The Straits Times (18 March 2021)
A team at the Integrated Health Information Systems (IHiS) had plans to develop over a 12-month period more features for pandemic management in an IT system officially launched in December 2019 to manage healthcare resources.
But when it became quite clear the Covid-19 pandemic "was coming our way in January last year, we finished this in about four months", said Mr Bruce Liang, the chief executive of the technology agency for public healthcare.
IHiS was honoured on Thursday (March 18) for its role in helping to develop this command, control and communications (C3) system at the IT Leader Awards.
This year's awards, organised by the Singapore Computer Society, was themed "Tech Heroes From Crisis" to pay tribute to people who made a significant positive impact on the community through technology during the Covid-19 crisis.
The C3 system at Tan Tock Seng Hospital (TTSH) helped the National Centre for Infectious Diseases (NCID) quickly make bed space available for patients and safely manage the crowd flow as Covid-19 numbers surged.
Its rapid deployment was done progressively, with 21 versions of the system, or one to two releases a week. This contrasts with systems that might get upgraded once or twice a year, or patched once every month or so, noted Mr Liang.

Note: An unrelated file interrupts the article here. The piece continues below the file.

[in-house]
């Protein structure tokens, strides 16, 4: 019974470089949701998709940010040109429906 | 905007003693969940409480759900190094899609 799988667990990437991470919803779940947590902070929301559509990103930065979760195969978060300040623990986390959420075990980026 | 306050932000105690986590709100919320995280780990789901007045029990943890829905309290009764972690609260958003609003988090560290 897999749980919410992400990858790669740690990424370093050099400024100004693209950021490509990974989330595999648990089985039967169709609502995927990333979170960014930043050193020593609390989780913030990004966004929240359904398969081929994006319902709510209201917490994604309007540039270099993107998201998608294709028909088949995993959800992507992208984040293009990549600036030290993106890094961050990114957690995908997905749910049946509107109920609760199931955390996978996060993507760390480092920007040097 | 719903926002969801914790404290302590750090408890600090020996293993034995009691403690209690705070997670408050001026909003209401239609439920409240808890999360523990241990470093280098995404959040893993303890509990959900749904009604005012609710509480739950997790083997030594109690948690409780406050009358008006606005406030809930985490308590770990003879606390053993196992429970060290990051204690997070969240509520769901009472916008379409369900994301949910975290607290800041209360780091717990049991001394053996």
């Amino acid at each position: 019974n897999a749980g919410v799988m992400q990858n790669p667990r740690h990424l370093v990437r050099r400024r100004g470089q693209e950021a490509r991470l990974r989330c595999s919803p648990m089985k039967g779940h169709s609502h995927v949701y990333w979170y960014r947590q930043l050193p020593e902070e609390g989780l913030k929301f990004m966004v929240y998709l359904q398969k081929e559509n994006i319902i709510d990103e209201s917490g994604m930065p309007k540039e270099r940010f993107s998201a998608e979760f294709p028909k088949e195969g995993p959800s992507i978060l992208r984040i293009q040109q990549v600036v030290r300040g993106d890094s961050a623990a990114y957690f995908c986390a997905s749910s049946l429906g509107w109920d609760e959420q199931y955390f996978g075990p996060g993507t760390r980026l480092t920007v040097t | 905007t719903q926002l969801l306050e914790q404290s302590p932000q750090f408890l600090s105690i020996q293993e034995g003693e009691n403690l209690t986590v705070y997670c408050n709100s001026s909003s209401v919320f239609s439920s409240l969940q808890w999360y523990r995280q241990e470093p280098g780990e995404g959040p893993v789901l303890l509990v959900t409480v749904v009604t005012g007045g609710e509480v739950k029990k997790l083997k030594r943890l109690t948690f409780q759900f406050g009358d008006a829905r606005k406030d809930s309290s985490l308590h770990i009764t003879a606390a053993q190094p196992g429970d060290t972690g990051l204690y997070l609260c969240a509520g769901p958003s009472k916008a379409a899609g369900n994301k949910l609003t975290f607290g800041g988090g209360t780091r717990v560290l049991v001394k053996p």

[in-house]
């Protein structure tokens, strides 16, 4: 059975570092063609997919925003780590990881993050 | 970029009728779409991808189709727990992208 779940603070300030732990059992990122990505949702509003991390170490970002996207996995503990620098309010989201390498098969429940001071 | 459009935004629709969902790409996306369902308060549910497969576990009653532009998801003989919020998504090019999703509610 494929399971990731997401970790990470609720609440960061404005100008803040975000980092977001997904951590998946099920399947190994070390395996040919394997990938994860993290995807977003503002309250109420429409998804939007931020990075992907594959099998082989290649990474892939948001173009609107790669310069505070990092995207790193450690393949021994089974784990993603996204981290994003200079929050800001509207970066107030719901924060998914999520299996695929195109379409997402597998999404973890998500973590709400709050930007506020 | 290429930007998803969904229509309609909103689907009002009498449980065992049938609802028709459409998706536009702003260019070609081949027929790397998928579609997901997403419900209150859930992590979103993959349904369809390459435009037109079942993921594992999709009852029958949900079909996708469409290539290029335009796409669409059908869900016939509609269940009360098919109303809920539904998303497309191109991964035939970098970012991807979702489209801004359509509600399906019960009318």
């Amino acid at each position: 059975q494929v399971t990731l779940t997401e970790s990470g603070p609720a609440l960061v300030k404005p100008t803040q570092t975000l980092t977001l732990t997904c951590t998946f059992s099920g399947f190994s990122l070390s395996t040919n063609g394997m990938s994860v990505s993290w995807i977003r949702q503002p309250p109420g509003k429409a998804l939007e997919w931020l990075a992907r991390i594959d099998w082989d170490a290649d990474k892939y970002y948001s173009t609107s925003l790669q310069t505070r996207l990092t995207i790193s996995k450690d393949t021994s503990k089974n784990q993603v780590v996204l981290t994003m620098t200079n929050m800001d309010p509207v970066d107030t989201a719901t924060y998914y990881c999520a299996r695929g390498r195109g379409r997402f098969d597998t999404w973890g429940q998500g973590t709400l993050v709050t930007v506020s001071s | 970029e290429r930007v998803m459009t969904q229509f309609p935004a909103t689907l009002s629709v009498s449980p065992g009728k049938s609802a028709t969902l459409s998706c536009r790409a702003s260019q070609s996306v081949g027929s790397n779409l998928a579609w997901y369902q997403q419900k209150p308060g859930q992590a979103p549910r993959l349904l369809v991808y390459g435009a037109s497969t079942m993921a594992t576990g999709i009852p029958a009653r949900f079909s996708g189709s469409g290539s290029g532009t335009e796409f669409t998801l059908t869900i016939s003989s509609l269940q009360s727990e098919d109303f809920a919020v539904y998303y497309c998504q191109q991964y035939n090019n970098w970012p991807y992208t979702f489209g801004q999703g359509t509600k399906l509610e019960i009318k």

The amount of work involved was huge, requiring the IHiS team to integrate information from sensors and real-time data with IT systems, process the data and make sense of it visually.
Using artificial intelligence and data analytics, the C3 system helps healthcare workers to predict demand for hospital beds and other healthcare resources, as well as identify bottlenecks such as long waiting times for patients and or at laboratories performing a large number of patient tests.
This allowed TTSH and NCID to better control the flow of resources across both institutions, which are closely located and share the same pool of manpower.
The C3 system has over 1,500 indicators, including tracking of hospital equipment and how congested beds and wards are, many of which are monitored in real time.